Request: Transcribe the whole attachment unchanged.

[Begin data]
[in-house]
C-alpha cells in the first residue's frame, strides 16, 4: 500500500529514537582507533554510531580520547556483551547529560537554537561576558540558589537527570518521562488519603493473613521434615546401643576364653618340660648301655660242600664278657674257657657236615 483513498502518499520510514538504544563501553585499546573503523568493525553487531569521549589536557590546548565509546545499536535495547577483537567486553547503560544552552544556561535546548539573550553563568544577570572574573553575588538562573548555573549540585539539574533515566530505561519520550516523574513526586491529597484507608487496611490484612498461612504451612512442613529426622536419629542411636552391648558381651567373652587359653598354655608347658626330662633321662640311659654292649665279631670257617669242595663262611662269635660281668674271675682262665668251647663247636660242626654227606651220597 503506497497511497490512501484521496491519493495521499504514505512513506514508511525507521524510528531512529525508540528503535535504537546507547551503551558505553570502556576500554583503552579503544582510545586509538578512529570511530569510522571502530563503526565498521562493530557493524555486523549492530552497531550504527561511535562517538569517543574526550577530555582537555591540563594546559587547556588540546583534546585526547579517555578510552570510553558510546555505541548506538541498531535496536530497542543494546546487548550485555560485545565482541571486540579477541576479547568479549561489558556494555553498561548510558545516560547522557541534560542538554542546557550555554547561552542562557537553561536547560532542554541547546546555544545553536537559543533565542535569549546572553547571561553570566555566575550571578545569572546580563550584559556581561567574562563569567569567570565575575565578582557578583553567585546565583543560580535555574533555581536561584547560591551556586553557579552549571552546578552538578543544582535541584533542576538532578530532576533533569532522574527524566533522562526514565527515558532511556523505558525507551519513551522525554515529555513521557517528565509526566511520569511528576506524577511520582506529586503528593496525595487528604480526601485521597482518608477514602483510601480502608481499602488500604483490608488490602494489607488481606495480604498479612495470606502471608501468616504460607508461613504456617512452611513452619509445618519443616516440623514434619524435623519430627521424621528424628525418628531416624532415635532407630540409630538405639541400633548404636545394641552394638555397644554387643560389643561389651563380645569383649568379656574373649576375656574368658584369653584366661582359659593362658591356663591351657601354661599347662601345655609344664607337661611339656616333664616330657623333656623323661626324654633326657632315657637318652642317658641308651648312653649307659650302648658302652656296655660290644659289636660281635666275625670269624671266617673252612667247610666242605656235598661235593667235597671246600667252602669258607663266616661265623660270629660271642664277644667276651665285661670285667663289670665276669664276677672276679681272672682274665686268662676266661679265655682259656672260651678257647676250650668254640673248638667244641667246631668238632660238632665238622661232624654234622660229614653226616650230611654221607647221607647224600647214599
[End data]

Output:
[in-house]
C-alpha cells in the first residue's frame, strides 16, 4: 500500500529514537582507533554510531580520547556483551547529560537554537561576558540558589537527570518521562488519603493473613521434615546401643576364653618340660648301655660242600664278657674257657657236615 483513498502518499520510514538504544563501553585499546573503523568493525553487531569521549589536557590546548565509546545499536535495547577483537567486553547503560544552552544556561535546548539573550553563568544577570572574573553575588538562573548555573549540585539539574533515566530505561519520550516523574513526586491529597484507608487496611490484612498461612504451612512442613529426622536419629542411636552391648558381651567373652587359653598354655608347658626330662633321662640311659654292649665279631670257617669242595663262611662269635660281668674271675682262665668251647663247636660242626654227606651220597 503506497497511497490512501484521496491519493495521499504514505512513506514508511525507521524510528531512529525508540528503535535504537546507547551503551558505553570502556576500554583503552579503544582510545586509538578512529570511530569510522571502530563503526565498521562493530557493524555486523549492530552497531550504527561511535562517538569517543574526550577530555582537555591540563594546559587547556588540546583534546585526547579517555578510552570510553558510546555505541548506538541498531535496536530497542543494546546487548550485555560485545565482541571486540579477541576479547568479549561489558556494555553498561548510558545516560547522557541534560542538554542546557550555554547561552542562557537553561536547560532542554541547546546555544545553536537559543533565542535569549546572553547571561553570566555566575550571578545569572546580563550584559556581561567574562563569567569567570565575575565578582557578583553567585546565583543560580535555574533555581536561584547560591551556586553557579552549571552546578552538578543544582535541584533542576538532578530532576533533569532522574527524566533522562526514565527515558532511556523505558525507551519513551522525554515529555513521557517528565509526566511520569511528576506524577511520582506529586503528593496525595487528604480526601485521597482518608477514602483510601480502608481499602488500604483490608488490602494489607488481606495480604498479612495470606502471608501468616504460607508461613504456617512452611513452619509445618519443616516440623514434619524435623519430627521424621528424628525418628531416624532415635532407630540409630538405639541400633548404636545394641552394638555397644554387643560389643561389651563380645569383649568379656574373649576375656574368658584369653584366661582359659593362658591356663591351657601354661599347662601345655609344664607337661611339656616333664616330657623333656623323661626324654633326657632315657637318652642317658641308651648312653649307659650302648658302652656296655660290644659289636660281635666275625670269624671266617673252612667247610666242605656235598661235593667235597671246600667252602669258607663266616661265623660270629660271642664277644667276651665285661670285667663289670665276669664276677672276679681272672682274665686268662676266661679265655682259656672260651678257647676250650668254640673248638667244641667246631668238632660238632665238622661232624654234622660229614653226616650230611654221607647221607647224600647214599